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And there you have it. Homegrown, homemade tea bags, start to finish.

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Our Christmas…a Poem

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Christmas stockings, Christmas lights
Christmas music played at night,
Angel ornaments made by (great) Gramma
(no we don’t believe in Santa)

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Dancing on our living room floor
Snow falls just outside the door
Taylors come to celebrate
And all the presents are homemade

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Cookie cutter biscuits, those are neat
Hurry up, it’s time to eat!
Exchanging gifts is so much fun
We made something for everyone.

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A calendar made with Lydia’s hands
so Grandma T can keep track of plans
Grandpa got some special tea
Grown and homemade by Mommy

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Too soon it was time to go
So no one gets (too) stuck in the snow
Goodbyes are always very sad,
but there was more fun to be had.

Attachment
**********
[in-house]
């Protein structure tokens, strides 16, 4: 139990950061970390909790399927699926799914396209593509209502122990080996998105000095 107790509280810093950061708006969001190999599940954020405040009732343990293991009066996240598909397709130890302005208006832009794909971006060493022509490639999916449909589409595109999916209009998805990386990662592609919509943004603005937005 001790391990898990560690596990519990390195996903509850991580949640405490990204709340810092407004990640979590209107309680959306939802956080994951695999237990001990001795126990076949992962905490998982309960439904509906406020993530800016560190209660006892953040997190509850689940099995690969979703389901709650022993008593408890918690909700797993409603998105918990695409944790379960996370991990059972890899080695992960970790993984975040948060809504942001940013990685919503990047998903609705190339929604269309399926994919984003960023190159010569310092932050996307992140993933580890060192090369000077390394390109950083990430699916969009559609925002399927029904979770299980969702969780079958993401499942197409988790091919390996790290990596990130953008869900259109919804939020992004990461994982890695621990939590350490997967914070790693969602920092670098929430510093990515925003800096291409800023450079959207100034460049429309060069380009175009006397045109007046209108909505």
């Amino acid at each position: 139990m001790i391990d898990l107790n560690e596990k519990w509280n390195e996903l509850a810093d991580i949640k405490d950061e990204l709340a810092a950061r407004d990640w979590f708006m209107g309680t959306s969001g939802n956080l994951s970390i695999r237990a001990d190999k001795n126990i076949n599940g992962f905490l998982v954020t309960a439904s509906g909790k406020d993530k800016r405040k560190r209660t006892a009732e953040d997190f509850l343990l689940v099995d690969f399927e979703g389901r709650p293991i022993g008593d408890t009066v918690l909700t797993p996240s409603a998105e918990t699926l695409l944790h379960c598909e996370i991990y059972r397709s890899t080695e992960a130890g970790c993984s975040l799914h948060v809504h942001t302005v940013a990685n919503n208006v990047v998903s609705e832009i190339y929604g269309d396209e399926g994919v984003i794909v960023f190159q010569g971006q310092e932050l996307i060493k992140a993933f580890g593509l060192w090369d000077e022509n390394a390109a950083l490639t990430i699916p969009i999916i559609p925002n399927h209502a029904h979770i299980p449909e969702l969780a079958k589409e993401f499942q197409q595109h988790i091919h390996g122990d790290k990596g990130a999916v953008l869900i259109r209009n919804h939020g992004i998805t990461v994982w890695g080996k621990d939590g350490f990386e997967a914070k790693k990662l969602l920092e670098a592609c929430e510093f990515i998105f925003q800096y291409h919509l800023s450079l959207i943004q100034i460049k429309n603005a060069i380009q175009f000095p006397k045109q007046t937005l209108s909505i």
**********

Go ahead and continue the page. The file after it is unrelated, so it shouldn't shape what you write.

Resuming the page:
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Christmas morning is coming quick
The roads are getting pretty slick
Christmas eve we head out the door
because we need just one gift more.

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Christmas morning comes at last
The night did not pass all to fast
Except for Mom, hope she’s not crabby
She was up with hungry Abby

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Christmas pjs, pretty dresses
Lots of wrapping paper messes
Candles in the morning dark
The party is about to start!

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Lydia can’t believe her eyes
A big girl bed! What a surprise!
Now Daddy reads some from God’s word
Stockings are second, presents are third

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Abby’s gift: to be snuggled all day,
She wouldn’t have it any other way
Mommy got a pretty coat
Daddy got some workout clothes.

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Christmas came and Christmas went
But the best gift was still heaven sent
Baby Jesus come to earth
We love to celebrate His birth!